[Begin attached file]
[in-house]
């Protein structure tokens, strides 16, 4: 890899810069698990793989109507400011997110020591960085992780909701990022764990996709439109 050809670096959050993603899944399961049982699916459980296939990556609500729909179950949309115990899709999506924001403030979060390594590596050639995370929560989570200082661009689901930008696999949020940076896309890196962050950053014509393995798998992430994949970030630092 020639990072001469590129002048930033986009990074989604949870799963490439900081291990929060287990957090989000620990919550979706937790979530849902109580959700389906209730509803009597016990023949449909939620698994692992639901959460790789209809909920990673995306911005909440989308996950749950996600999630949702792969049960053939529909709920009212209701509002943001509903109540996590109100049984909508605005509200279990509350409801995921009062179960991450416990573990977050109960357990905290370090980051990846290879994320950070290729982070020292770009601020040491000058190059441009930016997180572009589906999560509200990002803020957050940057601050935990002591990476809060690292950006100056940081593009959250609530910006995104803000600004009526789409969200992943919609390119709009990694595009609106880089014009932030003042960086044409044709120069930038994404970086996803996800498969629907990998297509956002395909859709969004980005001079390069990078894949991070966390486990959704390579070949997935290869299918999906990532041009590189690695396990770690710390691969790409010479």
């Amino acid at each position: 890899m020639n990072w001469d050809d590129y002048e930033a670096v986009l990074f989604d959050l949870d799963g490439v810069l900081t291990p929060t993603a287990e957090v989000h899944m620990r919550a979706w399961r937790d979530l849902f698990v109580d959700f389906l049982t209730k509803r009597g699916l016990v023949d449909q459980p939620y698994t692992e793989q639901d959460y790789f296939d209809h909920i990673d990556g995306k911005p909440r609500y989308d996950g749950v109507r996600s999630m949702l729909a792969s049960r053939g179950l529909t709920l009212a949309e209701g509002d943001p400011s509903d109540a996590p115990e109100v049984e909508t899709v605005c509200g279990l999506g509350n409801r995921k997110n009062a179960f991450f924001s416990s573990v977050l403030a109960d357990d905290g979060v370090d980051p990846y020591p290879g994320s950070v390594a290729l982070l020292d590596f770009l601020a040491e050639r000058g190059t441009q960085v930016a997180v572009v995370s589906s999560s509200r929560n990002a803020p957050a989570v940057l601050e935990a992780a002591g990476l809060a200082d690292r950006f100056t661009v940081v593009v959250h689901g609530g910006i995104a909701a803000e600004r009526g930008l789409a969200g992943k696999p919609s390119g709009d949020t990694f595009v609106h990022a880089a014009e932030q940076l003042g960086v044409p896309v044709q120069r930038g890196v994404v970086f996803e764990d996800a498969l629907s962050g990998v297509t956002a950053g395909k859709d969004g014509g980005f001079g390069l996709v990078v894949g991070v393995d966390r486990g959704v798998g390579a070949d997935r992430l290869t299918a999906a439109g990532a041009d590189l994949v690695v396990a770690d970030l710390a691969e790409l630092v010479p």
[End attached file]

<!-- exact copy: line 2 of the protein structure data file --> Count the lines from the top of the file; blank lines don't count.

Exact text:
């Protein structure tokens, strides 16, 4: 890899810069698990793989109507400011997110020591960085992780909701990022764990996709439109 050809670096959050993603899944399961049982699916459980296939990556609500729909179950949309115990899709999506924001403030979060390594590596050639995370929560989570200082661009689901930008696999949020940076896309890196962050950053014509393995798998992430994949970030630092 020639990072001469590129002048930033986009990074989604949870799963490439900081291990929060287990957090989000620990919550979706937790979530849902109580959700389906209730509803009597016990023949449909939620698994692992639901959460790789209809909920990673995306911005909440989308996950749950996600999630949702792969049960053939529909709920009212209701509002943001509903109540996590109100049984909508605005509200279990509350409801995921009062179960991450416990573990977050109960357990905290370090980051990846290879994320950070290729982070020292770009601020040491000058190059441009930016997180572009589906999560509200990002803020957050940057601050935990002591990476809060690292950006100056940081593009959250609530910006995104803000600004009526789409969200992943919609390119709009990694595009609106880089014009932030003042960086044409044709120069930038994404970086996803996800498969629907990998297509956002395909859709969004980005001079390069990078894949991070966390486990959704390579070949997935290869299918999906990532041009590189690695396990770690710390691969790409010479």